Demise of Mutationism and Rise of The Modern Synthesis
While the mutationist view was very popular in the first 3 decades of the 20th century, it was replaced eventually by the Darwinian view expressed in the Modern Synthesis. In 1902 G. Udny Yule argued that a trait reflecting effects of multiple Mendelian characters could show a normal distribution. Thus, even though variations that arise in response to altered conditions are environmental and non-heritable (contrary to Darwin's assumptions), some of the continuous variation in natural species could have a genetic basis, and could serve as the Mendelian basis for Darwinian gradualism. Nevertheless, the synthesis of Mendelian genetics and Darwinism later put forth by R. A. Fisher and others did not develop immediately, for various reasons: it could be doubted that natural selection was sufficiently powerful to act on infinitesimal differences; it could be doubted that natural populations had enough heritable variation to support a Darwinian view; a common (erroneous) belief at the time (following Francis Galton's notion of regression to the mean) held that even heritable fluctuations could not lead to large or qualitative changes; and some advocates of Darwinism, such as Karl Pearson, refused to accept Mendelian genetics. A key conceptual innovation of the Modern Synthesis, crucial for its acceptance, was the "gene pool" concept, which argued that natural populations "maintain" abundant heritable variation through a combination of recombination, mixis, recessivity, heterosis and balancing selection.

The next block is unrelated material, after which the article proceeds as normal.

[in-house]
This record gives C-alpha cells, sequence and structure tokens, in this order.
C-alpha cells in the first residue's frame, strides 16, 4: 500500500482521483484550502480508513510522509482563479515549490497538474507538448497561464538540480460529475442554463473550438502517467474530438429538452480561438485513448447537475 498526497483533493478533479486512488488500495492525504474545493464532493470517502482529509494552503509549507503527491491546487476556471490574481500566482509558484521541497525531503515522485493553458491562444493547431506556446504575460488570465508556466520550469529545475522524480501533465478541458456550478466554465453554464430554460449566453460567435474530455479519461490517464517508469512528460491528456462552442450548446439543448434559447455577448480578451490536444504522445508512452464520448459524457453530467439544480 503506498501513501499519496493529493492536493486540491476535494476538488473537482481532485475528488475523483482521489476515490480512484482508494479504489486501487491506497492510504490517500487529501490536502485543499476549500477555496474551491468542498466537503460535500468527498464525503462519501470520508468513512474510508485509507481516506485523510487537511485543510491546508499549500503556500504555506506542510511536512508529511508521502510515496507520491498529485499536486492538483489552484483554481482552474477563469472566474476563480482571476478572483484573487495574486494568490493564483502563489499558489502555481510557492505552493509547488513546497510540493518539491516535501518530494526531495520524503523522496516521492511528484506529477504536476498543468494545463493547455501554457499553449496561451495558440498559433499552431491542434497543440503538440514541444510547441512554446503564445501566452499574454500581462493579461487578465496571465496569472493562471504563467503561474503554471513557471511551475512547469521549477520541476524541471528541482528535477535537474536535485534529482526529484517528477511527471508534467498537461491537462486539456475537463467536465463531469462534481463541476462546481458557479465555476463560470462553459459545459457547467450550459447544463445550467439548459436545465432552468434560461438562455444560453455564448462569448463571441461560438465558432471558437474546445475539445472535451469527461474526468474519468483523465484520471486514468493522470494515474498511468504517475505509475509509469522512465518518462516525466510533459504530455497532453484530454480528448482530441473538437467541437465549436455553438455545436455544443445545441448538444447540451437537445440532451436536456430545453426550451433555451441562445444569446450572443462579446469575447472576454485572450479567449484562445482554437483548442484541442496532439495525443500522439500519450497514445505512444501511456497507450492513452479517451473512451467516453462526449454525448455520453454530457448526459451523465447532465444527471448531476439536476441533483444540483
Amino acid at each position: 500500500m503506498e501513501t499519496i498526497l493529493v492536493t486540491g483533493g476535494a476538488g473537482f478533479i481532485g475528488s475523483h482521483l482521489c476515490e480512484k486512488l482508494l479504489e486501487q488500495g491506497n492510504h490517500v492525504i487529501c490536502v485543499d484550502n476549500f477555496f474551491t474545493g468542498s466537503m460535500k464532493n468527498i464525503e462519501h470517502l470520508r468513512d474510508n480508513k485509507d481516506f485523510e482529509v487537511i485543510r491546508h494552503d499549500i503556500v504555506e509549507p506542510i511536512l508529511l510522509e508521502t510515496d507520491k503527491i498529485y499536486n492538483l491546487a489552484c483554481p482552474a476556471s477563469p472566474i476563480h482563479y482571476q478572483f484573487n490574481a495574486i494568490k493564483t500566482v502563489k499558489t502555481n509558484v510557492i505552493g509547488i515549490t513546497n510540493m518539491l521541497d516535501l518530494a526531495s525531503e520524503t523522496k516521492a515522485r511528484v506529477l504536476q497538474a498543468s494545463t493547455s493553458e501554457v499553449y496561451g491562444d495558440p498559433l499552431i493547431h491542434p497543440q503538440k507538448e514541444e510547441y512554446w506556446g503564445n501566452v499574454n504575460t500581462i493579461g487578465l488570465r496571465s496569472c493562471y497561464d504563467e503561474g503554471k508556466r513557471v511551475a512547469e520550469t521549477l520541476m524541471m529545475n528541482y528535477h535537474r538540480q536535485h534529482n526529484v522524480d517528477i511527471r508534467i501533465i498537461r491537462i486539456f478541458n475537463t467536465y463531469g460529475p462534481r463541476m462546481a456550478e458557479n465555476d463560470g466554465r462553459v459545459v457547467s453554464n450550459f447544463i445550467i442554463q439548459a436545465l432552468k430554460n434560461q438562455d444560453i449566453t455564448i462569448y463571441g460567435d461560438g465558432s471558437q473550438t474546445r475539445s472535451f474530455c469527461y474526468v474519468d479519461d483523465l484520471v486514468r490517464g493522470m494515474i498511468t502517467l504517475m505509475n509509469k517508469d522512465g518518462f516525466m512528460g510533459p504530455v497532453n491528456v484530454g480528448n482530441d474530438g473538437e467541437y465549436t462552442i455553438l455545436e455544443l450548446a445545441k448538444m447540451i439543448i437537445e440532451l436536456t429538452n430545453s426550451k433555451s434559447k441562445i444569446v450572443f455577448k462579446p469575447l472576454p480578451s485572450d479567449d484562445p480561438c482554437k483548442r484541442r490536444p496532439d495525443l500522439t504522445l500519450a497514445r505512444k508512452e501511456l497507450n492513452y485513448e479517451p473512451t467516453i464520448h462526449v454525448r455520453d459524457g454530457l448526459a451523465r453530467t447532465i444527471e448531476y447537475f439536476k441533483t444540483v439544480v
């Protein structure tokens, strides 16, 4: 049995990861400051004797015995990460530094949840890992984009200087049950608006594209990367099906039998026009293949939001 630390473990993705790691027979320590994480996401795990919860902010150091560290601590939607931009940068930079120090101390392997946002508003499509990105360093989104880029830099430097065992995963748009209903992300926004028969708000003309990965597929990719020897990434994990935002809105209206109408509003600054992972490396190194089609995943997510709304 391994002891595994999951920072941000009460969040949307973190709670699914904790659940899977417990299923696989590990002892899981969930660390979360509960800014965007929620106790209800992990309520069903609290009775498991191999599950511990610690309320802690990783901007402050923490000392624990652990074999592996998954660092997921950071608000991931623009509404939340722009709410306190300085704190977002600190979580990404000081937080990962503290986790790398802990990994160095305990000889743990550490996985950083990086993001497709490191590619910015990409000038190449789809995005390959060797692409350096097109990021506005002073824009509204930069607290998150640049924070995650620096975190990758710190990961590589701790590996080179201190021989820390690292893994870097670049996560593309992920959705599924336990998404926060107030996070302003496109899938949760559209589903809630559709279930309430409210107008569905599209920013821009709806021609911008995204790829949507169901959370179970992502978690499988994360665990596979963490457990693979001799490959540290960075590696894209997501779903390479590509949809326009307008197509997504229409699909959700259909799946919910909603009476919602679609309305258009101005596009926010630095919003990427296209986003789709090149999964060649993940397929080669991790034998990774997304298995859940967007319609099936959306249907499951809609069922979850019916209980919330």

At the time of the Darwin centennial in Cambridge in 1909, Mutationism and Lamarckism were contrasted with Darwin's “Natural Selection” as competing ideas; 50 years later, at the University of Chicago centennial of the publication of The Origin of Species, mutationism (like Lamarckism) was no longer seriously considered.
Nevertheless, after another 50 years, evolutionary biologists are re-considering the mutationist view.
Read more about this topic: Mutationism
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